How To Visualize Your Way To Financial Prosperity

By Carolyn Bigda
Chicago Tribune.

Financial resolutions are as common as Champagne and confetti on New Year’s Eve, and just as commonly forgotten after the holiday. But a new book, “Picture Your Prosperity: Smart Money Moves to Turn Your Vision into Reality” (Portfolio, $27.95) to be released in mid-January, offers suggestions on how to make your financial goals stick this year.

Co-authors Lisa Kueng, an executive director at Invesco Consulting, and Ellen Rogin, a financial adviser, explored the science of what motivates us to reach the resolutions we set.

Although the book is geared toward women, Kueng and Rogin’s advice can apply to anyone and may be especially helpful for 20-somethings, who often are setting financial goals for the first time.

Picture your prosperity. As the title of the book suggests, one important step in goal-setting is to visualize what it is that you want.

“A visual financial plan serves as a motivator,” Kueng said, and by having one that you can revisit again and again, you increase your likelihood of reaching your goal.

To start, Kueng says to think of an image. Some samples, such as a picture of an airplane, are provided in the book. Then ask yourself, what does the image mean to you? Give it a specific setting: Where are you flying? Fill in other details: Are you with friends and family? What do you smell? What do you hear? How do you feel?

By doing this exercise, Kueng says you stimulate the same part of the brain that fires up when you actually achieve a goal.
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“Athletes have done this intuitively for years,” she said. “A gymnast will visualize her routine before competing, and then give a great performance.”

She added: “With financial planning, so many people, and probably a lot of young people, just focus on the nuts and bolts. That’s great, but you’re missing the whole foundation. You need something that’s going to give you the motivation to do what you need to do.”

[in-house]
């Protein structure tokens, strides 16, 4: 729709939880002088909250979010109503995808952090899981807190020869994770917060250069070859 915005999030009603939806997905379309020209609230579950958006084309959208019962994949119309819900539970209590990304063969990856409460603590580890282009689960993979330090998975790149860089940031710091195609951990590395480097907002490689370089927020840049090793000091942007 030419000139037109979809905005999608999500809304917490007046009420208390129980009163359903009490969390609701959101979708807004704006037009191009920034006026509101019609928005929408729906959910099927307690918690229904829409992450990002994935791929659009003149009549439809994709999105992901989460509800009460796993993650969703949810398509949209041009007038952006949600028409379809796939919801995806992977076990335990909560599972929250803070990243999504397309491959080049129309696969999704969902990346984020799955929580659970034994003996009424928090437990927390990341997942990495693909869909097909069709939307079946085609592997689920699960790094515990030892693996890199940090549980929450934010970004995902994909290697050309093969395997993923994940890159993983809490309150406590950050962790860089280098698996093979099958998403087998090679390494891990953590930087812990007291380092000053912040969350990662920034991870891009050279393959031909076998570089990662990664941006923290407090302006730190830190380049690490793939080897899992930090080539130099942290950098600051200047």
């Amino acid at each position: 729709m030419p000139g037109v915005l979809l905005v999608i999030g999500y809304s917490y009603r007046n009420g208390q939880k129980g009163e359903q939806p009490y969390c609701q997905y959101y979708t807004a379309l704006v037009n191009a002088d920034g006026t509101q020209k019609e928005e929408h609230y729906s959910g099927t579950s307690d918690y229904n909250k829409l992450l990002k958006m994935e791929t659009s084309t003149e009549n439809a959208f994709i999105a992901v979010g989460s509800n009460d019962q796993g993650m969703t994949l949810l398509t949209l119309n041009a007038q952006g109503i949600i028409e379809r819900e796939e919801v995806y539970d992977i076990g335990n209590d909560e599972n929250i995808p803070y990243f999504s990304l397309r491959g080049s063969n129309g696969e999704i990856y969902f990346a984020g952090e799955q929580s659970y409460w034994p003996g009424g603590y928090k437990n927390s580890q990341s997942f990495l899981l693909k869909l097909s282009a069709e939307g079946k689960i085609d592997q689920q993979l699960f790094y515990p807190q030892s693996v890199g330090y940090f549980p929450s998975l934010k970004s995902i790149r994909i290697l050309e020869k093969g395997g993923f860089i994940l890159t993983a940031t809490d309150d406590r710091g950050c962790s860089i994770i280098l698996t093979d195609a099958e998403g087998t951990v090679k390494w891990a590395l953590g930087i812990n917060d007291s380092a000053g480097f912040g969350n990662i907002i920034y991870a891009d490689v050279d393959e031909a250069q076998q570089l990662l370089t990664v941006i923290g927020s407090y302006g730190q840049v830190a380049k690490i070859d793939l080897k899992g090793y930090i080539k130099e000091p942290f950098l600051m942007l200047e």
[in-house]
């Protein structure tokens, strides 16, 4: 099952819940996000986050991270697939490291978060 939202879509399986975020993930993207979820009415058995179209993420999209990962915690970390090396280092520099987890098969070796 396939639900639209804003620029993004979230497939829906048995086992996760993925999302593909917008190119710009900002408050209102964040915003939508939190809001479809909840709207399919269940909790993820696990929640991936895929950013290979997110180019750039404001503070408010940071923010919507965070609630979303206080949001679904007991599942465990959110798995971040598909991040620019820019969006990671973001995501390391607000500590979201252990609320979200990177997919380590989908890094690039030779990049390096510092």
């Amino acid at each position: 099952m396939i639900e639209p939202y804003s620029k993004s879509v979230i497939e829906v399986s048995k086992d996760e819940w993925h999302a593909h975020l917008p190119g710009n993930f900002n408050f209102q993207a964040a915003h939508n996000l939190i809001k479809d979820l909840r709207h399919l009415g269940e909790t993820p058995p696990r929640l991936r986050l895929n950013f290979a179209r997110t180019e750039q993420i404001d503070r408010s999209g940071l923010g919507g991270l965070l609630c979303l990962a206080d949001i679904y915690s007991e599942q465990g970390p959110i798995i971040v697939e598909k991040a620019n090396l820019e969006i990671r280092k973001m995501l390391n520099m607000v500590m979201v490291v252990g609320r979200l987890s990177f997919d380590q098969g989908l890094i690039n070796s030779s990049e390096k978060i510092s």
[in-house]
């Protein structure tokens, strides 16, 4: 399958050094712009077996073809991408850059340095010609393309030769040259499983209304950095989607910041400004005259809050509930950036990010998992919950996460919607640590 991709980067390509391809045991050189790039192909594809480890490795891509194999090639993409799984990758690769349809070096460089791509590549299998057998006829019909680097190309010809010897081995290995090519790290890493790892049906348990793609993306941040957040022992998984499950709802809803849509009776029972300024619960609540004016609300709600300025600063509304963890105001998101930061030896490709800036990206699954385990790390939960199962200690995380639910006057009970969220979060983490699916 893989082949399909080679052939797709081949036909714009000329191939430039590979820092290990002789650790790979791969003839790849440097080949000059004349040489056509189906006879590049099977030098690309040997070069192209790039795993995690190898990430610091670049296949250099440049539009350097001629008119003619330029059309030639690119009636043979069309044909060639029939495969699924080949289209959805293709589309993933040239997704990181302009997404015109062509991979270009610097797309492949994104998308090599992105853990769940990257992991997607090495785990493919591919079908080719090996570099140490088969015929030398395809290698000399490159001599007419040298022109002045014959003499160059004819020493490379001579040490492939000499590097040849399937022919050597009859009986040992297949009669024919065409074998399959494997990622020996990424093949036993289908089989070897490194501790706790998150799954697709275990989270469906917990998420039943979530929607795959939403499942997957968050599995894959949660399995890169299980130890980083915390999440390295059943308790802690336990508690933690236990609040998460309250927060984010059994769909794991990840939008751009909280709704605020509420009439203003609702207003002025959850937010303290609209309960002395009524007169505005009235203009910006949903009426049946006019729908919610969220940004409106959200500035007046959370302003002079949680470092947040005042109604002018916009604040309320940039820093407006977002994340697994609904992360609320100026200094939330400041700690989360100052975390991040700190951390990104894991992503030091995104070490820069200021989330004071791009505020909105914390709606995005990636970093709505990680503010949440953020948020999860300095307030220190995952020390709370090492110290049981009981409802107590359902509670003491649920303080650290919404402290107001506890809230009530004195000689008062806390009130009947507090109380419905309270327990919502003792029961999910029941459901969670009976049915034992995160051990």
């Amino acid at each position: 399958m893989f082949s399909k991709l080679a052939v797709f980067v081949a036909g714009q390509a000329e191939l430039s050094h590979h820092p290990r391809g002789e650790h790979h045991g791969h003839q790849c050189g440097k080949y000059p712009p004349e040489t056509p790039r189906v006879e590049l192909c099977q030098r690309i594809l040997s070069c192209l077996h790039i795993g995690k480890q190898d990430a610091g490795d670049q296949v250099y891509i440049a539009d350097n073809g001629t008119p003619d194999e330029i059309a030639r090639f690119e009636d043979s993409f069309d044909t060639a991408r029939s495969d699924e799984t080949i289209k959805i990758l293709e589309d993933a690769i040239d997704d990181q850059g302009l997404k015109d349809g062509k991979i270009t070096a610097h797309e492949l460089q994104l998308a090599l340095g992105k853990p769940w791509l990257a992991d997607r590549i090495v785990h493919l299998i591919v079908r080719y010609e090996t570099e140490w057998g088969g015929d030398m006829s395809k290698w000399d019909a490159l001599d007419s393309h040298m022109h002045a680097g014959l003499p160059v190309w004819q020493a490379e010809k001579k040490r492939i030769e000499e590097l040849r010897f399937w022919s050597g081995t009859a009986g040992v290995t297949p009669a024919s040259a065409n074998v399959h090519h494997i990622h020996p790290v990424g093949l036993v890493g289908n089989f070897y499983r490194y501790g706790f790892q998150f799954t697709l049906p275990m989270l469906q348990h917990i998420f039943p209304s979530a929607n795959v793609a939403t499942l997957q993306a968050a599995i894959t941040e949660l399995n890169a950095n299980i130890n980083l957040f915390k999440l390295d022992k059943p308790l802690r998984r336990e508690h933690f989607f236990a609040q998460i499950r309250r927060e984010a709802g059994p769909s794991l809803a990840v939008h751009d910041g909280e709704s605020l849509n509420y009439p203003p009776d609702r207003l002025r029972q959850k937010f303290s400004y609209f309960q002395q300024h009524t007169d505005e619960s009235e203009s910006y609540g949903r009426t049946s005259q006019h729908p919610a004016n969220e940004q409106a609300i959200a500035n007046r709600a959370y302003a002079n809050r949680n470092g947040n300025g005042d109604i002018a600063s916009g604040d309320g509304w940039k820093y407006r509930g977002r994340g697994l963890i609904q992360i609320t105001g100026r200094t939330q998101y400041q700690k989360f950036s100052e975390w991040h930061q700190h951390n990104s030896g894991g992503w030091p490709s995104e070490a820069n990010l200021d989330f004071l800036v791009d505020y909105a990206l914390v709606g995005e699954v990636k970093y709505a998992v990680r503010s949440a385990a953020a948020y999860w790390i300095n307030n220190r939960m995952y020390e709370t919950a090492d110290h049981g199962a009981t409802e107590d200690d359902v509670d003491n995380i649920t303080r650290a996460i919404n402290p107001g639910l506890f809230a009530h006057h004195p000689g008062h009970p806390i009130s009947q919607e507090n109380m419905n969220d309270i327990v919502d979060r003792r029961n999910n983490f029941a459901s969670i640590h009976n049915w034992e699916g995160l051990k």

Frame your picture. If, like many people, you have more than one financial goal, Kueng and Rogin suggest drawing a box that has four quadrants, with the top boxes labeled “more money” and the bottom boxes, “less money.” On the left, write “less time” and on the right, “more time.”

Next, place your pictures in the appropriate boxes, depending on the goal. Now you have a visual image of what it’s going to take to reach your goals.

“It’s often easier to see pictures than to have a written plan,” Kueng said. “Within 15 minutes, you can create something that’s motivating and that will serve as a blueprint.”

Make it easy to succeed. Once you see the complete picture, you can start to take smart steps toward fulfilling your resolutions.

“If you have a picture of an airplane in the upper right quadrant, and that represents taking a year off to travel around the world, you can start to take practical steps,” Rogin said. Ask yourself, how much will it cost? How much will you need to save? What expenses can you cut to reach that goal?

“I’m all for picturing goals, but if you don’t take action, it won’t happen,” Rogin said. “You need to actually spend less than you earn if you want to build your savings.”

The picture frame can help you make informed decisions. For example, if the goal is far to the right within the frame, you may have enough time to invest your savings for that goal in stocks and other potentially high-risk but high-return assets.

Don’t forget about other sensible tactics, such as setting up automatic monthly contributions to a savings account.

Said Kueng, “We need both parts of the brain, the visionary side and the pragmatic side, working for you.”

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